Dear Island Neighbors,
I hope you are all enjoying this wonderful time of the year on the Island. I can’t tell you how many Islanders have recently said to me, when I’m out “running” or on my bike, “This is why we’re here!” A few items related to this time, and tides.
HOLIDAY PARK LIGHTING AND FIREWORKS!
Please come out to Stith Park on Friday, Dec. 3, at 5 p.m. for our annual Holiday Park Lighting ceremony. The talented, award-winning Wando High School Chorus will perform some great timely music, and the ever-impressive holiday lights will be turned on for the first time this year. And that will be immediately followed by…
Yep, fireworks in December. We again were unable to offer the customary fireworks show on Independence Day because of COVID concerns, but were able to reschedule it for this event. Hopefully we will have a crisp, clear Fall night which should make the show even more memorable than its usual summer version. (And no need to wait until after 8:30 p.m. for it to start, like we have to do in July!)
Please gather in the park, between the Bandstand and the orange fencing.
You will recall that this holiday event formerly involved lots of lights on and around the fire station, but as you have seen, the station is undergoing a serious makeover. The new station will no doubt be sporting some new lights this time next year, but this year the lights will focus on the park even more than usual.
Setting up and taking down the holiday lights each year is always an impressive feat by members of our Fire and Maintenance Departments, both under the leadership of Chief Anthony Stith. Please thank those folks when you see them.
Finally, Chief Stith has dropped this tantalizing hint: “We may have a surprise visit this year.” Hmmmm…I wonder who? PS: The parking lot behind Town Hall will not be available this night, so please plan accordingly. Hopefully it will be a great night for a stroll!
VERY LOCAL TIDE INFORMATION
You may have noticed a couple weeks ago that we had some mighty high tides. Especially if you were able to catch a redfish in your backyard. As we’ve come to learn, the tide predictions found on tide tables, calendars or our preferred sources of weather info, are only that: predictions. They are based on the positions of the sun and moon relative to us earthlings. As such, they can be calculated years in advance. But what actually happens is often different from that, and influenced by more current and local weather conditions, especially wind direction, speed and duration. So, if you are curious about what’s actually happening tide-wise currently, those tables don’t give you the whole, local story.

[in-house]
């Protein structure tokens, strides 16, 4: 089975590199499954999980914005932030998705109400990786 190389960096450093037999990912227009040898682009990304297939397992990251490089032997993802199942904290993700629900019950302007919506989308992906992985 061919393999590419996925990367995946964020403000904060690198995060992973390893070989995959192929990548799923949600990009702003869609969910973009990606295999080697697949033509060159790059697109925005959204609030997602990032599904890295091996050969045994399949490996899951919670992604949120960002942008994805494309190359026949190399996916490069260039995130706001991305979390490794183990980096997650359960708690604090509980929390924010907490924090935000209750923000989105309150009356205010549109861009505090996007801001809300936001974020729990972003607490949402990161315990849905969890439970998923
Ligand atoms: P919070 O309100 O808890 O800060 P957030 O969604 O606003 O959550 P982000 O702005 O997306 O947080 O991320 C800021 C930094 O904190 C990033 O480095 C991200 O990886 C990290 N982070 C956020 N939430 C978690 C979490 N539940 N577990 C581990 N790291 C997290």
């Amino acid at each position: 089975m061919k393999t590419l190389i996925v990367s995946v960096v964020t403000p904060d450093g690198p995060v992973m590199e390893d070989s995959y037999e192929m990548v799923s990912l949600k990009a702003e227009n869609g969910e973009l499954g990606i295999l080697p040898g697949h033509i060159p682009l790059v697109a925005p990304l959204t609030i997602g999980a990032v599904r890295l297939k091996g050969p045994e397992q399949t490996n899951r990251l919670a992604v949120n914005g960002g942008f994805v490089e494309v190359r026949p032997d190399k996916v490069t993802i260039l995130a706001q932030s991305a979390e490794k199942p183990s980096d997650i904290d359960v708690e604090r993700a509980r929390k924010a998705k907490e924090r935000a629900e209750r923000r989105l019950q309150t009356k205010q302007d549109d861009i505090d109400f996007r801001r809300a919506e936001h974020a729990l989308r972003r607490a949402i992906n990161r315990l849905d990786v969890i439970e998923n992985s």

For years there has been a very useful source of almost-real-time info from the NOAA monitoring station at Charleston harbor on actual tidal levels and a variety of meteorological factors: bit.ly/ noaawaterlevels But if you want some really, really local information on the current tide status here on the Island, we now have a resource for you. Through our relationship with the South Carolina Beach Advocates, a non-profit association of the state’s beach communities, we are now a part of the Hohonu system of water level monitoring stations all along the South Carolina coast and elsewhere. Nicole Elko, PhD, Executive Director of the Beach Advocates group, helped create this opportunity through her networking with other interested groups. Thanks to some grant support and Elko’s donation of her professional services, we and several other beach communities in the state were able to join this monitoring network at minimal cost. Our water-level monitoring station is on the back of the Island near the Intracoastal Waterway, Cove Inlet and the boat landing. You may find it interesting to check in on our Sullivan’s Island monitoring station. You’ll find info on the water levels here as of just a few minutes ago, updated every six minutes. You’ll need to set up an account. Go to bit.ly/ SITides It is very easy: name, email, and create a password.
(And I’m not aware of getting any spam that seems related to them.) And the information obtained from this station is not only interesting to us residents, it will help the Town in our efforts to try to manage flooding and drainage challenges… which of course are only growing in this era of sea level rise.
As I have previously expressed, I frequently catch myself taking the island for granted in the course of day-to-day activities and responsibilities. So, it’s always healthy to remind myself of the abundant blessings we enjoy here: a wonderful small-town place with great neighbors; tremendous natural resources all around us with an amazing array of flora and fauna; a fascinating history that predates the founding of the country, with lots of historic resources throughout the Island. What’s not to like? I am thankful for the size of our biggest problems!
Happy Thanksgiving, see you around the Island!
Pat O’Neil, Mayor